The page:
In Her Sights Book Cover In Her Sights
Robin Perini

Two years ago Jasmine "Jazz" Parker, Jefferson County SWAT's only female sniper, drove away the one man she believed she could love--ex-Army Ranger turned reporter Luke Montgomery--to keep her past hidden. Now a vicious enemy is bent on destroying her life, forcing Jazz to turn to the one man she can never have in order to stop a killer before she and everyone she cares about pays the ultimate price.


In Her Sights was a quick and simple read. It is part of a series (Montgomery Justice Novels) if you wish to continue on the adventure with these characters. Sadly, I didn’t make a connection with any of the characters. disappointed

For 99 cents (free if you’re a Prime Member like me) you can afford the simple entertainment this book provides.

The plot had a nice setup. Female bad-ass who knows her way around a rifle. Of course she will be gorgeous and her love interest will be just as gorgeous. They will hunt down her stalker that is setting her up for murder while she finally opens up to him and lets him know the dark secrets of her past. This is the premise of a lot of good books. This one fell a little bit short because the characters lacked development into their personalities. Who they were as individuals was just a little to generic for me. Maybe I’ve read too many romance stories? In any case, the lack of steam surrounding the two main characters isn’t my biggest issue with this book.

spoiler alertSpoiler alert! Although, this book was published in 2011 so….

It is just VERY unrealistic for a three year old to ask a woman whom she’s met only two times to be her mother. She doesn’t even call her Jasmine, she calls her Rapunzel because of her long hair. It’s realistic for Luke to tell Jasmine that he loves her, and propose to her. Even in front of his daughter Hope. BUT, the little girl asking her if she’d be her mommy?! I have issues with that. Hope is only three years old. “My friends have mommies but I don’t. Could you be my mommy instead of a princess?” That was a little too far for the happy ending. Something like “does this mean you’re going to live with me and daddy?” would have more than sufficed.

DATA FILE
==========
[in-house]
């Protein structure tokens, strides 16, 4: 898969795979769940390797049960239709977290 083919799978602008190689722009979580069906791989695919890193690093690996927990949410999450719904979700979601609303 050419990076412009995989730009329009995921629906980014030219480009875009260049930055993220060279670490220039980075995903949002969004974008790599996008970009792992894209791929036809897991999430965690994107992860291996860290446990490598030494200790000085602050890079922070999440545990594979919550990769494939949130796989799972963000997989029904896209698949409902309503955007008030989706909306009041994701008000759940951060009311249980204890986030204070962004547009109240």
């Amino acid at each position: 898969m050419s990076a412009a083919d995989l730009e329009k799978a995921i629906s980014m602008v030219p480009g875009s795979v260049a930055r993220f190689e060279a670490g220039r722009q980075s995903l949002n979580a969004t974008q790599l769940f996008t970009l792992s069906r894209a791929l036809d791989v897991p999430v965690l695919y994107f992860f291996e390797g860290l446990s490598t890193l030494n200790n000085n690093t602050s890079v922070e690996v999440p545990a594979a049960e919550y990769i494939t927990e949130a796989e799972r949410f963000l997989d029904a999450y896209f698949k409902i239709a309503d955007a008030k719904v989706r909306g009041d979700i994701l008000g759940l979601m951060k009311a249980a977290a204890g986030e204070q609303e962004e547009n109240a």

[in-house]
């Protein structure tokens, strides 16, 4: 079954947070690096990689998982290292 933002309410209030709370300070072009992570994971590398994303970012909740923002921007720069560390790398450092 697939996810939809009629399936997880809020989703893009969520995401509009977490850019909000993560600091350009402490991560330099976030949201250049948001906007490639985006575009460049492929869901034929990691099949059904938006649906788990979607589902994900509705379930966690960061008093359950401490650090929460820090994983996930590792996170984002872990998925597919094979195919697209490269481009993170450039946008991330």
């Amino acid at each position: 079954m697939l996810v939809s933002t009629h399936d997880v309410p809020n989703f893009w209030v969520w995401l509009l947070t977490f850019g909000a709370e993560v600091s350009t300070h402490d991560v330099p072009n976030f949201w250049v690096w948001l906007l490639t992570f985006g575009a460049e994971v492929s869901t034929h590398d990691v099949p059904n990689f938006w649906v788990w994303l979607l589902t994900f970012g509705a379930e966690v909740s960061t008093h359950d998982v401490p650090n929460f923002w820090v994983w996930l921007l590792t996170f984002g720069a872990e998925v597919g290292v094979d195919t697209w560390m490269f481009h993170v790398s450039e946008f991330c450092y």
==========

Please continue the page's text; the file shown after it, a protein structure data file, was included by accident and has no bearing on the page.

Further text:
Also, I’m no SWAT expert, but I assume that a sniper would never leave their gun on their desk unattended. Isn’t there a rule against something like that? Even if it’s among other officers in your unit? There is a scene in the beginning of chapter two where the gun is referenced. Agent Tower, a known character that hates Jasmine, is flaunting a redheaded girlfriend around to the guys. One of the guys happened to move the gun away from the woman. The next mission, her shot is a foot wide from the target and botches her mission. It’s a little too obvious that one or both of these characters are the ones who will be sabotaging her life. The only thing that kept me reading was wanting to know why they were so passionate in their hate for her. I appreciate that the first two times we read about the perspective of Jasmine’s stalker, the author tried to keep it mysterious by not using gender specific pronouns. It failed though simply because of one sentence “face to face with her past, and she was just as ignorant now as she had been then.”

I feel like this review has gone for too long considering I didn’t love the book. I guess my issues with the story were bigger than I realized. The author knows how to write and the book flowed nicely. It wasn’t a failure. It just needed a little more of a boost. Some helpful tips from an editor perhaps. The first book in a series is never the strongest of the bunch. I imagine that the next books take off well with the other Montgomery brothers.